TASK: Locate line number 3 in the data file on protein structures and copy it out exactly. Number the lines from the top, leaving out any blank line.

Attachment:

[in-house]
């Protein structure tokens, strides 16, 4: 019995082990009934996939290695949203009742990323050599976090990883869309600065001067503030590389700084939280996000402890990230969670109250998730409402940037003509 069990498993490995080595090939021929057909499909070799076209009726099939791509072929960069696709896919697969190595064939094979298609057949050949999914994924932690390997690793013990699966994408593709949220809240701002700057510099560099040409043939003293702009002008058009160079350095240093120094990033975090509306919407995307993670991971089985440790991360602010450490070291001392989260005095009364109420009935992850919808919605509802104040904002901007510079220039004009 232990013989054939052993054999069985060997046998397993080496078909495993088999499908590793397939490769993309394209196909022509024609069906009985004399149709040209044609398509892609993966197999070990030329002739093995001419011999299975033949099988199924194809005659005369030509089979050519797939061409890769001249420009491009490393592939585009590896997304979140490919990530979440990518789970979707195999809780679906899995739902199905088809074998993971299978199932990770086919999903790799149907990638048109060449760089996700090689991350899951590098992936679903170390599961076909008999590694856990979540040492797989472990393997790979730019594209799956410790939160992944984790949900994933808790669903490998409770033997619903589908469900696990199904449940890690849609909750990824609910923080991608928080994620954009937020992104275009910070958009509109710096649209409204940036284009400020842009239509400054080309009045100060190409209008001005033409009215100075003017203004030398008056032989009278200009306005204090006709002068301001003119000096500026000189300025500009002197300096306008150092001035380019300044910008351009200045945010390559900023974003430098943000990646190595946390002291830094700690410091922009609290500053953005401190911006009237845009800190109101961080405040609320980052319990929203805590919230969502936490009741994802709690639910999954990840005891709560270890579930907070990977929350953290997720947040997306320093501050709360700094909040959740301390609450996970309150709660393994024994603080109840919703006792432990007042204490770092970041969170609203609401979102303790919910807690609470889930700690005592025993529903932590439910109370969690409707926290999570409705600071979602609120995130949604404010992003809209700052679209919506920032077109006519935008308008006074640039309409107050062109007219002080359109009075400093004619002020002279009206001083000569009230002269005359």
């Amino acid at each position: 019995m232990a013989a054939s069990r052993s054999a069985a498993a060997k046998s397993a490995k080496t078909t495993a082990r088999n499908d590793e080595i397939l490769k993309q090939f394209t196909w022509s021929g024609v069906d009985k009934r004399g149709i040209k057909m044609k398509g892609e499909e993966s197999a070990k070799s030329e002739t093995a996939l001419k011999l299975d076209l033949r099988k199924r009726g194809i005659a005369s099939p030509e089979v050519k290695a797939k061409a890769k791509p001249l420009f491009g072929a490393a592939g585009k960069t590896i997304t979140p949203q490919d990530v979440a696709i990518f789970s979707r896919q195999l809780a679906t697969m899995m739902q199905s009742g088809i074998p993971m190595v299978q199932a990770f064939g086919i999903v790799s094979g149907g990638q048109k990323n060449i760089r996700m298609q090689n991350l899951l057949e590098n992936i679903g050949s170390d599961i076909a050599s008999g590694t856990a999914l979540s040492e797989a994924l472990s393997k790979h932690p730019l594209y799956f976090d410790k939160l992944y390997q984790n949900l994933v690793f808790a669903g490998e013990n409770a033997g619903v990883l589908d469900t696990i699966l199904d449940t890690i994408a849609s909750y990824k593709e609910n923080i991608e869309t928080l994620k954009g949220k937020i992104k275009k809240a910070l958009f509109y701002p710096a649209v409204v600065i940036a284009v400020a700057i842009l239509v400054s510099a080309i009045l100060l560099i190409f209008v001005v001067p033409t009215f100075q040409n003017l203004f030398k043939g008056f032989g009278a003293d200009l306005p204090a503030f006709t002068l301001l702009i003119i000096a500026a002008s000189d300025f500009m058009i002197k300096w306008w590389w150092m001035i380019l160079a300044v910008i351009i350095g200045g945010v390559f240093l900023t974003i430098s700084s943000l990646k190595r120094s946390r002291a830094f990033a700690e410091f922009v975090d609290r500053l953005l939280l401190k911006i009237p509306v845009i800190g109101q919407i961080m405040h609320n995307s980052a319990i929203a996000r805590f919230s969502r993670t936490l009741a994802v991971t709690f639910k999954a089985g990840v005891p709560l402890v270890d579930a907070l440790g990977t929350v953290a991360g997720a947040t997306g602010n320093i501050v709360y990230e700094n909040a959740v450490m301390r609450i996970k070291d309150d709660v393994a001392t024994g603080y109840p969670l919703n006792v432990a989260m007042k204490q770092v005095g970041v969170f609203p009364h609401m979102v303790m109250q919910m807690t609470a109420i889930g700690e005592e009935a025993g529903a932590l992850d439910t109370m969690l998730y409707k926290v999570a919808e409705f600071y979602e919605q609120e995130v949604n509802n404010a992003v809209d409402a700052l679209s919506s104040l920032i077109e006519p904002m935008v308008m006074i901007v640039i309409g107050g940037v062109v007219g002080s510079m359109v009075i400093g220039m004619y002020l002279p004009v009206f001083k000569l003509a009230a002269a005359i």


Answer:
């Amino acid at each position: 019995m232990a013989a054939s069990r052993s054999a069985a498993a060997k046998s397993a490995k080496t078909t495993a082990r088999n499908d590793e080595i397939l490769k993309q090939f394209t196909w022509s021929g024609v069906d009985k009934r004399g149709i040209k057909m044609k398509g892609e499909e993966s197999a070990k070799s030329e002739t093995a996939l001419k011999l299975d076209l033949r099988k199924r009726g194809i005659a005369s099939p030509e089979v050519k290695a797939k061409a890769k791509p001249l420009f491009g072929a490393a592939g585009k960069t590896i997304t979140p949203q490919d990530v979440a696709i990518f789970s979707r896919q195999l809780a679906t697969m899995m739902q199905s009742g088809i074998p993971m190595v299978q199932a990770f064939g086919i999903v790799s094979g149907g990638q048109k990323n060449i760089r996700m298609q090689n991350l899951l057949e590098n992936i679903g050949s170390d599961i076909a050599s008999g590694t856990a999914l979540s040492e797989a994924l472990s393997k790979h932690p730019l594209y799956f976090d410790k939160l992944y390997q984790n949900l994933v690793f808790a669903g490998e013990n409770a033997g619903v990883l589908d469900t696990i699966l199904d449940t890690i994408a849609s909750y990824k593709e609910n923080i991608e869309t928080l994620k954009g949220k937020i992104k275009k809240a910070l958009f509109y701002p710096a649209v409204v600065i940036a284009v400020a700057i842009l239509v400054s510099a080309i009045l100060l560099i190409f209008v001005v001067p033409t009215f100075q040409n003017l203004f030398k043939g008056f032989g009278a003293d200009l306005p204090a503030f006709t002068l301001l702009i003119i000096a500026a002008s000189d300025f500009m058009i002197k300096w306008w590389w150092m001035i380019l160079a300044v910008i351009i350095g200045g945010v390559f240093l900023t974003i430098s700084s943000l990646k190595r120094s946390r002291a830094f990033a700690e410091f922009v975090d609290r500053l953005l939280l401190k911006i009237p509306v845009i800190g109101q919407i961080m405040h609320n995307s980052a319990i929203a996000r805590f919230s969502r993670t936490l009741a994802v991971t709690f639910k999954a089985g990840v005891p709560l402890v270890d579930a907070l440790g990977t929350v953290a991360g997720a947040t997306g602010n320093i501050v709360y990230e700094n909040a959740v450490m301390r609450i996970k070291d309150d709660v393994a001392t024994g603080y109840p969670l919703n006792v432990a989260m007042k204490q770092v005095g970041v969170f609203p009364h609401m979102v303790m109250q919910m807690t609470a109420i889930g700690e005592e009935a025993g529903a932590l992850d439910t109370m969690l998730y409707k926290v999570a919808e409705f600071y979602e919605q609120e995130v949604n509802n404010a992003v809209d409402a700052l679209s919506s104040l920032i077109e006519p904002m935008v308008m006074i901007v640039i309409g107050g940037v062109v007219g002080s510079m359109v009075i400093g220039m004619y002020l002279p004009v009206f001083k000569l003509a009230a002269a005359i």